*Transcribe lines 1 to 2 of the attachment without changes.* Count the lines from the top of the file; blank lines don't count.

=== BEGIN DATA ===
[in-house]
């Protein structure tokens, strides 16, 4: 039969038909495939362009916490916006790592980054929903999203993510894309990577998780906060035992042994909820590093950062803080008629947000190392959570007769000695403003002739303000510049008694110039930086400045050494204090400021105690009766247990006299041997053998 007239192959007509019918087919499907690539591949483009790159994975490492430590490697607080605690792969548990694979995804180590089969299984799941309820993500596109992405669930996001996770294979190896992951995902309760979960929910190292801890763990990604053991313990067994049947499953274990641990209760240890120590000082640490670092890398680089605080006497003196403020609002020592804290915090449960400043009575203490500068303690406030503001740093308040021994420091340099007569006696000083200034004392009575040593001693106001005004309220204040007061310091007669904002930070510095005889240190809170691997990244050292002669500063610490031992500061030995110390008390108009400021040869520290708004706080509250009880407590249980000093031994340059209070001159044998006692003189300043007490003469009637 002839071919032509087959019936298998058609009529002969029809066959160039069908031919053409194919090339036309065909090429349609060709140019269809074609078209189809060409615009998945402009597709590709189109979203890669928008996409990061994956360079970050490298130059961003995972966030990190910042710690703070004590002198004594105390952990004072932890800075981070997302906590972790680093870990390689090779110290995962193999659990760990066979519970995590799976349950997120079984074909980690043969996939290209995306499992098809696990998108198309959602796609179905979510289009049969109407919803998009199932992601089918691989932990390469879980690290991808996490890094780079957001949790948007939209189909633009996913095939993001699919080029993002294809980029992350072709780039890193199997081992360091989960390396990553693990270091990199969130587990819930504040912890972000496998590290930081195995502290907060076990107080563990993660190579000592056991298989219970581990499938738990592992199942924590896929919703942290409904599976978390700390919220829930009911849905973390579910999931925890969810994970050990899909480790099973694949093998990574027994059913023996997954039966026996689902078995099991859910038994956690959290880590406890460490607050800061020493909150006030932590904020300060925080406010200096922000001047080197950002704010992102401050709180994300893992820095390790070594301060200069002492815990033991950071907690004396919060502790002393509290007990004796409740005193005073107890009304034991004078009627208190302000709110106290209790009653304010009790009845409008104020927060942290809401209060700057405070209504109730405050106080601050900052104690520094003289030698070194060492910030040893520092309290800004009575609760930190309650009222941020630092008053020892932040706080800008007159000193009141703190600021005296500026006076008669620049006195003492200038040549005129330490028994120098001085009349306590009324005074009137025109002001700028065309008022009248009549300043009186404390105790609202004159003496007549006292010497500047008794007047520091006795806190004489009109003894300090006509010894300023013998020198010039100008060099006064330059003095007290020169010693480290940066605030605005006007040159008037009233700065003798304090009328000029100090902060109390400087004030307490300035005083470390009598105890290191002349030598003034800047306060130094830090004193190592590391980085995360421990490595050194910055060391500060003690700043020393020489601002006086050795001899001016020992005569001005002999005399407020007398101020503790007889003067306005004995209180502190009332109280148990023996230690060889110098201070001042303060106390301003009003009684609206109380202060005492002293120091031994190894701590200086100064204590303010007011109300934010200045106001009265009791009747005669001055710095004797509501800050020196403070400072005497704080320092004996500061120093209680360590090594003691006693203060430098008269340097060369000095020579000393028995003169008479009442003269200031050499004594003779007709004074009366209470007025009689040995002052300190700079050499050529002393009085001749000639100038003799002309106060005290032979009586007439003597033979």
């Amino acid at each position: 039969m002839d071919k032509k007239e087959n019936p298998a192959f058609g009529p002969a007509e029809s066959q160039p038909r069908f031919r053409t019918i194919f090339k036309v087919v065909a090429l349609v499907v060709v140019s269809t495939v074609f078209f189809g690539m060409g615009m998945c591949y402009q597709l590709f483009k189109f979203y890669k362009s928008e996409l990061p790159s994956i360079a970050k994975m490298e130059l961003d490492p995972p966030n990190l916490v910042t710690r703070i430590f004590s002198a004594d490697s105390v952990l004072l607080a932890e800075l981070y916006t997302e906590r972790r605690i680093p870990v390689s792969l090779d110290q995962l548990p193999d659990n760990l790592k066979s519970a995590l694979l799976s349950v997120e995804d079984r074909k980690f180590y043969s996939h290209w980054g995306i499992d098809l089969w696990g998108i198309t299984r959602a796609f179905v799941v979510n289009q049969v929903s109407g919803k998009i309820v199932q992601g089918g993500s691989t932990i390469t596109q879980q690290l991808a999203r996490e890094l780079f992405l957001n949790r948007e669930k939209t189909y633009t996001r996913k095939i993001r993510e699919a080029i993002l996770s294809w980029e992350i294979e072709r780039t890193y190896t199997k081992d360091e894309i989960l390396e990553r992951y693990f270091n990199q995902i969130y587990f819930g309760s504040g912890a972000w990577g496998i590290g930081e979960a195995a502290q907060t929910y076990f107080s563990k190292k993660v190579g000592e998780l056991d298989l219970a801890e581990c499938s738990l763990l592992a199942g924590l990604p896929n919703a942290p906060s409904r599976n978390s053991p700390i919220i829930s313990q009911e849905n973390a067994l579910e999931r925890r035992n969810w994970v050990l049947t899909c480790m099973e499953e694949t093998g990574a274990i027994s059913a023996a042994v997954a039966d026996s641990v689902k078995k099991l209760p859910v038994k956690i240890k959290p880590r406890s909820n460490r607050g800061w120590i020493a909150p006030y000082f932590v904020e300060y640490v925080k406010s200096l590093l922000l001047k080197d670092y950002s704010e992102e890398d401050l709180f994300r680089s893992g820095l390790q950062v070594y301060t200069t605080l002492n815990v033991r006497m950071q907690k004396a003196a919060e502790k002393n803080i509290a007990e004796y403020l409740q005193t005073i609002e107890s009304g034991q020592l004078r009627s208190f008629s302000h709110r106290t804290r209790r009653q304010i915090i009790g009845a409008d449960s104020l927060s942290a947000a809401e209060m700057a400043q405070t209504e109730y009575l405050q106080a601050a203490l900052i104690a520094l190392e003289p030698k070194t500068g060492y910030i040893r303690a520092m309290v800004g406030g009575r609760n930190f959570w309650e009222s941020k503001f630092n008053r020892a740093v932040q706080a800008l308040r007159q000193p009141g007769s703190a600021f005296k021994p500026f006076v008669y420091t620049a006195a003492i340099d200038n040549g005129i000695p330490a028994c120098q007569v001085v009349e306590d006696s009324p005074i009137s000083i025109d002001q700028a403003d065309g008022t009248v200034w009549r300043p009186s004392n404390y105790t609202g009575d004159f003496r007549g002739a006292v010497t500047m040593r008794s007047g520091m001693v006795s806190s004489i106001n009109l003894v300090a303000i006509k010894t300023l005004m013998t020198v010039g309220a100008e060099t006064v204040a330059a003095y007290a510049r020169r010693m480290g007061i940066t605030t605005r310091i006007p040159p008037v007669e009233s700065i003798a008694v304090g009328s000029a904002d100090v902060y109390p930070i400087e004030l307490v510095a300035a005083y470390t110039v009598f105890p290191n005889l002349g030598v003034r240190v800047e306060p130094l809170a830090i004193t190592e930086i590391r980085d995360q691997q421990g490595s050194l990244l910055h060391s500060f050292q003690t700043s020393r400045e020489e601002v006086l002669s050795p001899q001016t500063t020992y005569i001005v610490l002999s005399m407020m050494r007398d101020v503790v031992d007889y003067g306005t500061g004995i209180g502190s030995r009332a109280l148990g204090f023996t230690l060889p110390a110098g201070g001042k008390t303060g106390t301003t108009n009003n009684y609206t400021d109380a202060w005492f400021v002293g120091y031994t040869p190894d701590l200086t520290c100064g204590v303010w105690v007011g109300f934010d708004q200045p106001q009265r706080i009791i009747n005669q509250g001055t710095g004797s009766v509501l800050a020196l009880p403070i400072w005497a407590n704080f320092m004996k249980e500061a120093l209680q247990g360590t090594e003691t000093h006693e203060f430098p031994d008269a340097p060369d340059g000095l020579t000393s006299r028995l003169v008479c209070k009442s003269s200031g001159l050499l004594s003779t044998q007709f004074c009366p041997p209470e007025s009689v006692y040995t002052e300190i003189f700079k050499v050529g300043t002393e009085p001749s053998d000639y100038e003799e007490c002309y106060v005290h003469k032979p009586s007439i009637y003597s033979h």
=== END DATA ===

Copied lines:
[in-house]
């Protein structure tokens, strides 16, 4: 039969038909495939362009916490916006790592980054929903999203993510894309990577998780906060035992042994909820590093950062803080008629947000190392959570007769000695403003002739303000510049008694110039930086400045050494204090400021105690009766247990006299041997053998 007239192959007509019918087919499907690539591949483009790159994975490492430590490697607080605690792969548990694979995804180590089969299984799941309820993500596109992405669930996001996770294979190896992951995902309760979960929910190292801890763990990604053991313990067994049947499953274990641990209760240890120590000082640490670092890398680089605080006497003196403020609002020592804290915090449960400043009575203490500068303690406030503001740093308040021994420091340099007569006696000083200034004392009575040593001693106001005004309220204040007061310091007669904002930070510095005889240190809170691997990244050292002669500063610490031992500061030995110390008390108009400021040869520290708004706080509250009880407590249980000093031994340059209070001159044998006692003189300043007490003469009637 002839071919032509087959019936298998058609009529002969029809066959160039069908031919053409194919090339036309065909090429349609060709140019269809074609078209189809060409615009998945402009597709590709189109979203890669928008996409990061994956360079970050490298130059961003995972966030990190910042710690703070004590002198004594105390952990004072932890800075981070997302906590972790680093870990390689090779110290995962193999659990760990066979519970995590799976349950997120079984074909980690043969996939290209995306499992098809696990998108198309959602796609179905979510289009049969109407919803998009199932992601089918691989932990390469879980690290991808996490890094780079957001949790948007939209189909633009996913095939993001699919080029993002294809980029992350072709780039890193199997081992360091989960390396990553693990270091990199969130587990819930504040912890972000496998590290930081195995502290907060076990107080563990993660190579000592056991298989219970581990499938738990592992199942924590896929919703942290409904599976978390700390919220829930009911849905973390579910999931925890969810994970050990899909480790099973694949093998990574027994059913023996997954039966026996689902078995099991859910038994956690959290880590406890460490607050800061020493909150006030932590904020300060925080406010200096922000001047080197950002704010992102401050709180994300893992820095390790070594301060200069002492815990033991950071907690004396919060502790002393509290007990004796409740005193005073107890009304034991004078009627208190302000709110106290209790009653304010009790009845409008104020927060942290809401209060700057405070209504109730405050106080601050900052104690520094003289030698070194060492910030040893520092309290800004009575609760930190309650009222941020630092008053020892932040706080800008007159000193009141703190600021005296500026006076008669620049006195003492200038040549005129330490028994120098001085009349306590009324005074009137025109002001700028065309008022009248009549300043009186404390105790609202004159003496007549006292010497500047008794007047520091006795806190004489009109003894300090006509010894300023013998020198010039100008060099006064330059003095007290020169010693480290940066605030605005006007040159008037009233700065003798304090009328000029100090902060109390400087004030307490300035005083470390009598105890290191002349030598003034800047306060130094830090004193190592590391980085995360421990490595050194910055060391500060003690700043020393020489601002006086050795001899001016020992005569001005002999005399407020007398101020503790007889003067306005004995209180502190009332109280148990023996230690060889110098201070001042303060106390301003009003009684609206109380202060005492002293120091031994190894701590200086100064204590303010007011109300934010200045106001009265009791009747005669001055710095004797509501800050020196403070400072005497704080320092004996500061120093209680360590090594003691006693203060430098008269340097060369000095020579000393028995003169008479009442003269200031050499004594003779007709004074009366209470007025009689040995002052300190700079050499050529002393009085001749000639100038003799002309106060005290032979009586007439003597033979």